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33 Years of Overlap Under Contention

By Aaron Belenky
Advertising Manager

Yesterday the U.S. Court of Appeals in Philadelphia heard MIT's appeal of a decision by the U.S. District Court last September. That ruling stated that financial aid and scholarships provided to students constituted a commercial transaction, not a charitable one, as MIT contends.

The case focuses on an Overlap group of 23 colleges that met between 1957 and 1990 to agree on financial aid levels for students admitted to more than one of the schools.

The U.S. Justice Department contends that such collaboration constituted price-fixing, and was illegal under the Sherman Antitrust Act. All the members of the "Overlap Group," except MIT, agreed not to continue their meetings, but did not admit any wrongdoing in the matter.

Thus, MIT filed a civil suit to resolve the issue, contending that the cooperation among the colleges involved charity, not commerce, and that it was for the purpose of promoting socioeconomic diversity. MIT claimed that the Sherman Act cannot be applied to charitable activities, and the lower court erred by not considering "the educational policy and social welfare justifications offered by the schools to explain their policies" when making its decision.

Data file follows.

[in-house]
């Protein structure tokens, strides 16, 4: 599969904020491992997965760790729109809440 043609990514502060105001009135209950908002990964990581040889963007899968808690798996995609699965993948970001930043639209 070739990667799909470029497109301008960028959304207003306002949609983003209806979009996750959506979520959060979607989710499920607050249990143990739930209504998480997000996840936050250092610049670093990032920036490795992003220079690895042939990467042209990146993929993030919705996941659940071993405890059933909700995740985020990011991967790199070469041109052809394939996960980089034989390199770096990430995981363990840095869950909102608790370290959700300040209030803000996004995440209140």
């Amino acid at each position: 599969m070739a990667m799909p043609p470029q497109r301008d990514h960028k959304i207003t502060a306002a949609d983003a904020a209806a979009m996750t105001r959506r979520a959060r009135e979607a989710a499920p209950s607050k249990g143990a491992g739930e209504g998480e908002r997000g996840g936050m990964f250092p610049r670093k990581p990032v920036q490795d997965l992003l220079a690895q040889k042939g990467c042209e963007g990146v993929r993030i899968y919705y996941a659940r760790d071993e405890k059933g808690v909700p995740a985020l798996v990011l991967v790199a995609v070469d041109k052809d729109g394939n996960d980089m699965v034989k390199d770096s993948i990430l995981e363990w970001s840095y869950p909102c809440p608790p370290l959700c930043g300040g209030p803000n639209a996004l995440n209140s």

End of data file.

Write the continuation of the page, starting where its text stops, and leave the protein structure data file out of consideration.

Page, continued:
Several major national newspapers have published editorials strongly supporting MIT's position and the necessity of a method of distributing financial aid fairly to ensure equal access to higher education. Further support for the Institute has come in the form of "friends of the court" briefs by groups representing "thousands of private and public colleges," MIT stated Monday.

Because the colleges work to maintain "need-blind" admissions, students seldom receive more financial aid than they need, but under this system the money can be distributed to a greater number of students. The members of the Overlap group contend that without the standardized methods of financial aid that resulted from their meetings, this advantage will not continue. They fear that schools will engage in "bidding wars" for the most promising students, and have fewer need-based scholarships available for less wealthy students.

The Antitrust Division of the Justice Department believes that a college education is a product, and financial aid is a discount on that product. They maintain that schools should not be allowed to collaborate on prices any more than other businesses should. They also claim that colleges are enhancing their revenue by standardizing the financial aid process. The Justice Department charges that by collaborating to decide on the amount of financial aid, the Overlap group is circumventing market forces which would otherwise play a role in the income of each college.